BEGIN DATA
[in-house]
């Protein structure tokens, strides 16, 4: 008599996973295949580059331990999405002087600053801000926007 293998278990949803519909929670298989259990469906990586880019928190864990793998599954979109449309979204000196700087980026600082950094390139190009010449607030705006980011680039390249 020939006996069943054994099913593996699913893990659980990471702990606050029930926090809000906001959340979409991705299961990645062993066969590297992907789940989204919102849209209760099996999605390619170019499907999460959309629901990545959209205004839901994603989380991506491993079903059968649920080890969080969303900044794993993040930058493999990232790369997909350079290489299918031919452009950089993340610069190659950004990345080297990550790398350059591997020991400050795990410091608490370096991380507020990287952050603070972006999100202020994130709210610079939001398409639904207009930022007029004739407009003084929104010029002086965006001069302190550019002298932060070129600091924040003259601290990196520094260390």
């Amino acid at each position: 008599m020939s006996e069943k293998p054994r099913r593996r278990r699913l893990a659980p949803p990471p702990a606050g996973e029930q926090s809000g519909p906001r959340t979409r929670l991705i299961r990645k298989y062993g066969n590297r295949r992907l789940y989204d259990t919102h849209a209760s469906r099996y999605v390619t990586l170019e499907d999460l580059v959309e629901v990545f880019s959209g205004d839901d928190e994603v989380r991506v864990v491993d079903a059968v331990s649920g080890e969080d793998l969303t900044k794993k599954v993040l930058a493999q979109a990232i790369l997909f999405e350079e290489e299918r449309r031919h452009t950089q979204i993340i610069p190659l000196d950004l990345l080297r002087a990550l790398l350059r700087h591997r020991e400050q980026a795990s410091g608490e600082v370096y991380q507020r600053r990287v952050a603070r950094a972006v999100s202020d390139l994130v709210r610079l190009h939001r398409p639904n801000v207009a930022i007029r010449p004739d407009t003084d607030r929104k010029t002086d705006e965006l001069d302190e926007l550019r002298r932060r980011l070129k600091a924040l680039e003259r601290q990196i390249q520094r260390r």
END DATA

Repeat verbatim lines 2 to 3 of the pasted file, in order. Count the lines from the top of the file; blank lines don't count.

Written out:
């Protein structure tokens, strides 16, 4: 008599996973295949580059331990999405002087600053801000926007 293998278990949803519909929670298989259990469906990586880019928190864990793998599954979109449309979204000196700087980026600082950094390139190009010449607030705006980011680039390249 020939006996069943054994099913593996699913893990659980990471702990606050029930926090809000906001959340979409991705299961990645062993066969590297992907789940989204919102849209209760099996999605390619170019499907999460959309629901990545959209205004839901994603989380991506491993079903059968649920080890969080969303900044794993993040930058493999990232790369997909350079290489299918031919452009950089993340610069190659950004990345080297990550790398350059591997020991400050795990410091608490370096991380507020990287952050603070972006999100202020994130709210610079939001398409639904207009930022007029004739407009003084929104010029002086965006001069302190550019002298932060070129600091924040003259601290990196520094260390």
């Amino acid at each position: 008599m020939s006996e069943k293998p054994r099913r593996r278990r699913l893990a659980p949803p990471p702990a606050g996973e029930q926090s809000g519909p906001r959340t979409r929670l991705i299961r990645k298989y062993g066969n590297r295949r992907l789940y989204d259990t919102h849209a209760s469906r099996y999605v390619t990586l170019e499907d999460l580059v959309e629901v990545f880019s959209g205004d839901d928190e994603v989380r991506v864990v491993d079903a059968v331990s649920g080890e969080d793998l969303t900044k794993k599954v993040l930058a493999q979109a990232i790369l997909f999405e350079e290489e299918r449309r031919h452009t950089q979204i993340i610069p190659l000196d950004l990345l080297r002087a990550l790398l350059r700087h591997r020991e400050q980026a795990s410091g608490e600082v370096y991380q507020r600053r990287v952050a603070r950094a972006v999100s202020d390139l994130v709210r610079l190009h939001r398409p639904n801000v207009a930022i007029r010449p004739d407009t003084d607030r929104k010029t002086d705006e965006l001069d302190e926007l550019r002298r932060r980011l070129k600091a924040l680039e003259r601290q990196i390249q520094r260390r």